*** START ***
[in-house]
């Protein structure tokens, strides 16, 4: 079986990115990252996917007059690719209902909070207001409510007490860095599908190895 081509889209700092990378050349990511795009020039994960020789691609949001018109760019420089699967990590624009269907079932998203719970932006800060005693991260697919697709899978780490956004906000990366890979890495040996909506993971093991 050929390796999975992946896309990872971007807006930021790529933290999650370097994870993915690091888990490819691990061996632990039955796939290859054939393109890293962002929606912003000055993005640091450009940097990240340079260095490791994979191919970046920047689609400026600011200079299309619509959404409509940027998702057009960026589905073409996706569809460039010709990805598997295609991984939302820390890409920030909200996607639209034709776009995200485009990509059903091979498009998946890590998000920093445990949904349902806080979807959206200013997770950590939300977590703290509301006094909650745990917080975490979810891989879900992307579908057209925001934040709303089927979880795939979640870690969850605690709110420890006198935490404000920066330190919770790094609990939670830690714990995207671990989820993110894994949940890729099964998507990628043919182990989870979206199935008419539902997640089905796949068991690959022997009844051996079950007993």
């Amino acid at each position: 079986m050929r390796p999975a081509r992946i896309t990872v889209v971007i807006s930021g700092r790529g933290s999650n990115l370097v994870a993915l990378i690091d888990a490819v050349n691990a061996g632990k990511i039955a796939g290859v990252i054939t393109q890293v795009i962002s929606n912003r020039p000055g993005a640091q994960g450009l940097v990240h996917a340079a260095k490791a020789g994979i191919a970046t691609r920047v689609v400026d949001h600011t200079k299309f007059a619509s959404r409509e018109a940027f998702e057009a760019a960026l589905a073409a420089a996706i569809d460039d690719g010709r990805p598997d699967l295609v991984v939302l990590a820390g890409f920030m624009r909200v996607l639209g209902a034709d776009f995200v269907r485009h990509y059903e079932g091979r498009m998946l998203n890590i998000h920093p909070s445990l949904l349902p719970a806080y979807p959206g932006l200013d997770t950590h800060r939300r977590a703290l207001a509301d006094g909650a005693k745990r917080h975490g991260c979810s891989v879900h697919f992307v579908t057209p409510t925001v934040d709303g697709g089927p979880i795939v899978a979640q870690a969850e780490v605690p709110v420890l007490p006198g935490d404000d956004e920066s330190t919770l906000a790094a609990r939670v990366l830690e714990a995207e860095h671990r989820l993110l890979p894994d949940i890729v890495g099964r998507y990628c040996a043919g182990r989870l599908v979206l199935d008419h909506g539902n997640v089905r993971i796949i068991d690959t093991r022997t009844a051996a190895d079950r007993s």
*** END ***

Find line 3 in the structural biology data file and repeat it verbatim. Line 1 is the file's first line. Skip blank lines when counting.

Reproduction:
């Amino acid at each position: 079986m050929r390796p999975a081509r992946i896309t990872v889209v971007i807006s930021g700092r790529g933290s999650n990115l370097v994870a993915l990378i690091d888990a490819v050349n691990a061996g632990k990511i039955a796939g290859v990252i054939t393109q890293v795009i962002s929606n912003r020039p000055g993005a640091q994960g450009l940097v990240h996917a340079a260095k490791a020789g994979i191919a970046t691609r920047v689609v400026d949001h600011t200079k299309f007059a619509s959404r409509e018109a940027f998702e057009a760019a960026l589905a073409a420089a996706i569809d460039d690719g010709r990805p598997d699967l295609v991984v939302l990590a820390g890409f920030m624009r909200v996607l639209g209902a034709d776009f995200v269907r485009h990509y059903e079932g091979r498009m998946l998203n890590i998000h920093p909070s445990l949904l349902p719970a806080y979807p959206g932006l200013d997770t950590h800060r939300r977590a703290l207001a509301d006094g909650a005693k745990r917080h975490g991260c979810s891989v879900h697919f992307v579908t057209p409510t925001v934040d709303g697709g089927p979880i795939v899978a979640q870690a969850e780490v605690p709110v420890l007490p006198g935490d404000d956004e920066s330190t919770l906000a790094a609990r939670v990366l830690e714990a995207e860095h671990r989820l993110l890979p894994d949940i890729v890495g099964r998507y990628c040996a043919g182990r989870l599908v979206l199935d008419h909506g539902n997640v089905r993971i796949i068991d690959t093991r022997t009844a051996a190895d079950r007993s």